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Photo, location, contact list sharing not allowed, yet 1325 apps stole personal data

Photo, location, contact list sharing not allowed, yet 1325 apps stole personal data

  • ICSI researches 88 thousand apps and reveals methods of data theft
  • Google's new Android Q features are being developed that do not steal data

Many apps that have become your need are stealing data from your smartphone without your permission. Even then, while you have restricted access to data of contacts, photos and locations etc. during the app downloads. The way to steal data is so high tech that even companies like Google are not able to stop it. A research team from the International Computer Science Institute (ICSI) has revealed this. ICSI investigated 88 thousand applications, out of which 1325 applications broke all laws of data privacy.

According to the research, whenever an app is downloaded from smartphones with an Android operating system, permission for access to many types of information, including phone contact, location, media gallery, is sought. This information is locked for the respective app if users do not allow it. But many app developers broke it and stole data. They access many information including the location of users.

According to the researchers, there are some apps that you did not give permission, but it stole information from other apps. Such apps collect information without permission using other programs built on the software development kit. These apps take information from the apps that you have given permission for data access. At the same time, some flagged apps are using photo metadata location to track users. The Shutterfly app used in photo editing is doing the same. By breaking the coding of the GPS user coordinates from your photo, it transmits the data to its servers. However, the company has said that it does not collect any data illegally.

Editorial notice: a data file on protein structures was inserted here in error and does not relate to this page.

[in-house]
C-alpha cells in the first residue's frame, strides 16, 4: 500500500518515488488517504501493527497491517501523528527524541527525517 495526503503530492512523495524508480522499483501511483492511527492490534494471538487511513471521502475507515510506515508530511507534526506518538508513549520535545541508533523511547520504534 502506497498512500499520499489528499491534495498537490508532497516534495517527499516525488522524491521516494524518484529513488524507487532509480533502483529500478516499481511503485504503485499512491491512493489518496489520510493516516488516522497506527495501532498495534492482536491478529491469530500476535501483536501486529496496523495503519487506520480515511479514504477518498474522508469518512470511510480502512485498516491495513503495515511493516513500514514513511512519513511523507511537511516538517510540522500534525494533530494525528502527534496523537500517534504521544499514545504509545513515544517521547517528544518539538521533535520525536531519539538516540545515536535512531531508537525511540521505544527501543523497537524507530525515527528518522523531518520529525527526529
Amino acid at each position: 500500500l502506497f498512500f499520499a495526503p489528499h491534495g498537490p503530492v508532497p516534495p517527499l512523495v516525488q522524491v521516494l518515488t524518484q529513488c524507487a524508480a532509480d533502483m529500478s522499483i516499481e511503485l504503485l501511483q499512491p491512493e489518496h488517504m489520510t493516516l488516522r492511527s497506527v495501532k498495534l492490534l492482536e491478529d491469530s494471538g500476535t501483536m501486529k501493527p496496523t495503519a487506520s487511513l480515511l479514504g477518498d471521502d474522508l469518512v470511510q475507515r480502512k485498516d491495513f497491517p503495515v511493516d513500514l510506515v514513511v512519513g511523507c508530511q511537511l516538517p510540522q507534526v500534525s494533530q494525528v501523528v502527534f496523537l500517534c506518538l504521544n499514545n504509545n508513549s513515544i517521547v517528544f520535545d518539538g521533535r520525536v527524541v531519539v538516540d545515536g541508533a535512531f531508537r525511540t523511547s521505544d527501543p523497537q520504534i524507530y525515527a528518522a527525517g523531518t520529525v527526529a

Google will bring Android Q to stop theft of personal data

Following this disclosure, Google is making changes to the new operating system Android Q. He is adding new features to it, which will curb new methods of theft. Several cases are being worked out, including hiding photo metadata in Android Q. At the same time, researchers say that they will soon reveal more information about these 1325 apps.
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